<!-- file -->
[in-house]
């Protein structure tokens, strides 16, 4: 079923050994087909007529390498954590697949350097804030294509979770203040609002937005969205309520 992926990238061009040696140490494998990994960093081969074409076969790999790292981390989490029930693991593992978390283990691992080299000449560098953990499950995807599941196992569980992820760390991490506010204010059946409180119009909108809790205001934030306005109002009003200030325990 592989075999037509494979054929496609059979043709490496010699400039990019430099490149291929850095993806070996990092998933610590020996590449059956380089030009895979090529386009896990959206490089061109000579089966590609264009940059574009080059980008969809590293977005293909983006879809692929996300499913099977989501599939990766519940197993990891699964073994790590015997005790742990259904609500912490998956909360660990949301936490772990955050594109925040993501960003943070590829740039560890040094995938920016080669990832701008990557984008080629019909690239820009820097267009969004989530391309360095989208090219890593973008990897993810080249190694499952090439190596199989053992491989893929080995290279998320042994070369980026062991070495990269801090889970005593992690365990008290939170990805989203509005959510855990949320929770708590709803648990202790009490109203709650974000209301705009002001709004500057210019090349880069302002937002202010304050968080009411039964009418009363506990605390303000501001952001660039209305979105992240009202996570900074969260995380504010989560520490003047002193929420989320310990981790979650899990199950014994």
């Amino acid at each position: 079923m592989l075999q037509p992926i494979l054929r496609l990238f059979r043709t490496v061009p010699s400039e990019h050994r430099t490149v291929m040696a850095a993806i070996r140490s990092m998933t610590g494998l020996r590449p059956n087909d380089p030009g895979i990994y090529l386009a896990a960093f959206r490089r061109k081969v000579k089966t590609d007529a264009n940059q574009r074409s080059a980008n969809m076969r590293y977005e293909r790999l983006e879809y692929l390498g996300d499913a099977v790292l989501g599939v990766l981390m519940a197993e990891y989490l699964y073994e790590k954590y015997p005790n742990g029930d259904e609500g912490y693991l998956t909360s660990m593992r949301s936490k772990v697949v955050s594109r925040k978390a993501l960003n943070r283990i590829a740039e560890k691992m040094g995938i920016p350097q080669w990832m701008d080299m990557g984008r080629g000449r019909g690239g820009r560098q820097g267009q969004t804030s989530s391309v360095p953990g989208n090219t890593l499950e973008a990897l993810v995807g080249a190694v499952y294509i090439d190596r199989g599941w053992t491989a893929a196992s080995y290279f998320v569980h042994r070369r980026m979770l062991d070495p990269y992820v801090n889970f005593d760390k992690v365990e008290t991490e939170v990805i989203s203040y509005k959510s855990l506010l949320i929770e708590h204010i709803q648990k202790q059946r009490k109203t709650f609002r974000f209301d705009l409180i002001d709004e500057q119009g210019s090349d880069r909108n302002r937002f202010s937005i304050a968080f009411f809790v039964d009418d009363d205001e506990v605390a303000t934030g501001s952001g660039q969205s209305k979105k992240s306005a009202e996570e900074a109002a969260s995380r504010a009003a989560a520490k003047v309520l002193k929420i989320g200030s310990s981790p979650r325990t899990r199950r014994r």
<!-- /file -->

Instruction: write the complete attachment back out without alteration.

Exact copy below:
[in-house]
């Protein structure tokens, strides 16, 4: 079923050994087909007529390498954590697949350097804030294509979770203040609002937005969205309520 992926990238061009040696140490494998990994960093081969074409076969790999790292981390989490029930693991593992978390283990691992080299000449560098953990499950995807599941196992569980992820760390991490506010204010059946409180119009909108809790205001934030306005109002009003200030325990 592989075999037509494979054929496609059979043709490496010699400039990019430099490149291929850095993806070996990092998933610590020996590449059956380089030009895979090529386009896990959206490089061109000579089966590609264009940059574009080059980008969809590293977005293909983006879809692929996300499913099977989501599939990766519940197993990891699964073994790590015997005790742990259904609500912490998956909360660990949301936490772990955050594109925040993501960003943070590829740039560890040094995938920016080669990832701008990557984008080629019909690239820009820097267009969004989530391309360095989208090219890593973008990897993810080249190694499952090439190596199989053992491989893929080995290279998320042994070369980026062991070495990269801090889970005593992690365990008290939170990805989203509005959510855990949320929770708590709803648990202790009490109203709650974000209301705009002001709004500057210019090349880069302002937002202010304050968080009411039964009418009363506990605390303000501001952001660039209305979105992240009202996570900074969260995380504010989560520490003047002193929420989320310990981790979650899990199950014994």
């Amino acid at each position: 079923m592989l075999q037509p992926i494979l054929r496609l990238f059979r043709t490496v061009p010699s400039e990019h050994r430099t490149v291929m040696a850095a993806i070996r140490s990092m998933t610590g494998l020996r590449p059956n087909d380089p030009g895979i990994y090529l386009a896990a960093f959206r490089r061109k081969v000579k089966t590609d007529a264009n940059q574009r074409s080059a980008n969809m076969r590293y977005e293909r790999l983006e879809y692929l390498g996300d499913a099977v790292l989501g599939v990766l981390m519940a197993e990891y989490l699964y073994e790590k954590y015997p005790n742990g029930d259904e609500g912490y693991l998956t909360s660990m593992r949301s936490k772990v697949v955050s594109r925040k978390a993501l960003n943070r283990i590829a740039e560890k691992m040094g995938i920016p350097q080669w990832m701008d080299m990557g984008r080629g000449r019909g690239g820009r560098q820097g267009q969004t804030s989530s391309v360095p953990g989208n090219t890593l499950e973008a990897l993810v995807g080249a190694v499952y294509i090439d190596r199989g599941w053992t491989a893929a196992s080995y290279f998320v569980h042994r070369r980026m979770l062991d070495p990269y992820v801090n889970f005593d760390k992690v365990e008290t991490e939170v990805i989203s203040y509005k959510s855990l506010l949320i929770e708590h204010i709803q648990k202790q059946r009490k109203t709650f609002r974000f209301d705009l409180i002001d709004e500057q119009g210019s090349d880069r909108n302002r937002f202010s937005i304050a968080f009411f809790v039964d009418d009363d205001e506990v605390a303000t934030g501001s952001g660039q969205s209305k979105k992240s306005a009202e996570e900074a109002a969260s995380r504010a009003a989560a520490k003047v309520l002193k929420i989320g200030s310990s981790p979650r325990t899990r199950r014994r």